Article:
3 weeks 13 hours
Submitted by Tom Lang on Thu, 08/13/2015 - 06:59
Just after lunch one of the scientists burst into my office. “Whales!” they yelled, before running out to the portside. I grabbed my trusty ‘nocs and followed.
Submitted by Alison Mote on Mon, 06/17/2013 - 14:26
The work week is off to a beautifully sunny start here in the Gulf of Alaska. I say “work week” and “start,” but we are on a floating microcosm out here on the JR, working throughout the weekend and into the next week. To make the most of our time at sea all of our scientists, staff, and crew work 12 hour days for nearly 60 days straight.
Submitted by PaleoLab on Fri, 06/14/2013 - 10:44
Many whales are swimming aroud JR, and they must be watching us and our study!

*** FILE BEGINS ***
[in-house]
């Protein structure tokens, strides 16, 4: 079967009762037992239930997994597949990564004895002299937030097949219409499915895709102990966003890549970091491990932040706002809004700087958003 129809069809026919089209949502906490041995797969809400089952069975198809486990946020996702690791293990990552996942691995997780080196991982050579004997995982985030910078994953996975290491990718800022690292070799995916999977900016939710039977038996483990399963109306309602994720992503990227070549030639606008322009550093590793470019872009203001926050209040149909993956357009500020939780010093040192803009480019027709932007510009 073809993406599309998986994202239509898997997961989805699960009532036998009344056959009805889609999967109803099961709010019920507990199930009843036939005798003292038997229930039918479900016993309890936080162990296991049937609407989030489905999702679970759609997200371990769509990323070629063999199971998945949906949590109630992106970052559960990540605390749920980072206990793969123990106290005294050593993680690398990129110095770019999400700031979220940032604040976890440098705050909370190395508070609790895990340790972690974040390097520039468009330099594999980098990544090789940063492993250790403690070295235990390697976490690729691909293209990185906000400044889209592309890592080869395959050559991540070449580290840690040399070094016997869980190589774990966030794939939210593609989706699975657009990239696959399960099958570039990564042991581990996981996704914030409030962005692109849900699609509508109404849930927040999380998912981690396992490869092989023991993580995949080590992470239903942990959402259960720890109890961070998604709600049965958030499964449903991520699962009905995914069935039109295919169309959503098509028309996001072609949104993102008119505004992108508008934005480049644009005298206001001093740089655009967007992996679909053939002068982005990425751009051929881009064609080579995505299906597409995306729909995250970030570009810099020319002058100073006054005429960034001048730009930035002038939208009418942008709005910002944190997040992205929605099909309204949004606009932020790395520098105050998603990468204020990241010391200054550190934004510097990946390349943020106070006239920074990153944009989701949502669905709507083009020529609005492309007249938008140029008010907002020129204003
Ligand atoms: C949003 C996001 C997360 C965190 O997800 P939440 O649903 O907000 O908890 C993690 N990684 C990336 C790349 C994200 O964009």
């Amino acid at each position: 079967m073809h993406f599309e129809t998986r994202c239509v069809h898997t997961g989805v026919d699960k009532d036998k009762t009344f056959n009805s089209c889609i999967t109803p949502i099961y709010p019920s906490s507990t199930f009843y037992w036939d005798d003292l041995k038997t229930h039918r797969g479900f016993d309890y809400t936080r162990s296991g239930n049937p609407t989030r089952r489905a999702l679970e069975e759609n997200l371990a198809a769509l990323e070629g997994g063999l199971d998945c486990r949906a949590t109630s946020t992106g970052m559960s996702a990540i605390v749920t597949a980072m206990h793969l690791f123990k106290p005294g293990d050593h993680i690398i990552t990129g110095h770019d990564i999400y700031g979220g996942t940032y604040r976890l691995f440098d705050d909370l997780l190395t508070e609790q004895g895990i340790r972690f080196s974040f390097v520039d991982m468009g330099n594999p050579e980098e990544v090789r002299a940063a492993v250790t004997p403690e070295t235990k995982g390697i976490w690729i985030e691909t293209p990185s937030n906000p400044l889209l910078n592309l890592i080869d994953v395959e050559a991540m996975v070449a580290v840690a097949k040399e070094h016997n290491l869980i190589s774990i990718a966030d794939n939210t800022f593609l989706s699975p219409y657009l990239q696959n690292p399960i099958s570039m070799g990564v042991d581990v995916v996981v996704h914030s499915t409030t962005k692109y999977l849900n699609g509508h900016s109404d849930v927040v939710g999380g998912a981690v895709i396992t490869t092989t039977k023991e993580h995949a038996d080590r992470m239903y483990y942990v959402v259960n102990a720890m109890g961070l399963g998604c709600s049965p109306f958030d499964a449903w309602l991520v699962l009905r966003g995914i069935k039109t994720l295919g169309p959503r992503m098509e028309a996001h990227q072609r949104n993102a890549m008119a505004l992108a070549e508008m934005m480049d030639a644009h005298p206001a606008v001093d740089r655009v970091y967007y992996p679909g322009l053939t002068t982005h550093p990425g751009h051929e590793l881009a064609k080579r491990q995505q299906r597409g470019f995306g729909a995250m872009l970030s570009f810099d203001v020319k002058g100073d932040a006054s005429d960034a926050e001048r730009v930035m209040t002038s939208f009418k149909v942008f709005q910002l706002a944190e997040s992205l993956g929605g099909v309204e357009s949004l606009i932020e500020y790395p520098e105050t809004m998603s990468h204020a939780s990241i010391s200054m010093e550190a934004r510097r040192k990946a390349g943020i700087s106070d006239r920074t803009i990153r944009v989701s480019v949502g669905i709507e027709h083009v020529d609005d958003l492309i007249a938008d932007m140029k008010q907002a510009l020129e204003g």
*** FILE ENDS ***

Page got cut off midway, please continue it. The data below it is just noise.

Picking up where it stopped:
Huge body of whales, including both baleen and tooth ones, are supported by rich zoo plankton, such as krill, which is eating phytoplankton, such as diatoms.
So, diatoms are so important for marine mammals as well as all organisms like fishes to live in the ocean.
Submitted by Abby on Wed, 02/29/2012 - 10:54
I was so excited when I heard that we were going to watch for marine animals. The Vertical Seismic Profile (VSP) tool uses an air gun to send sound waves through the water and the rock. Inside the borehole there is another tool called the VSI that receives the sound waves.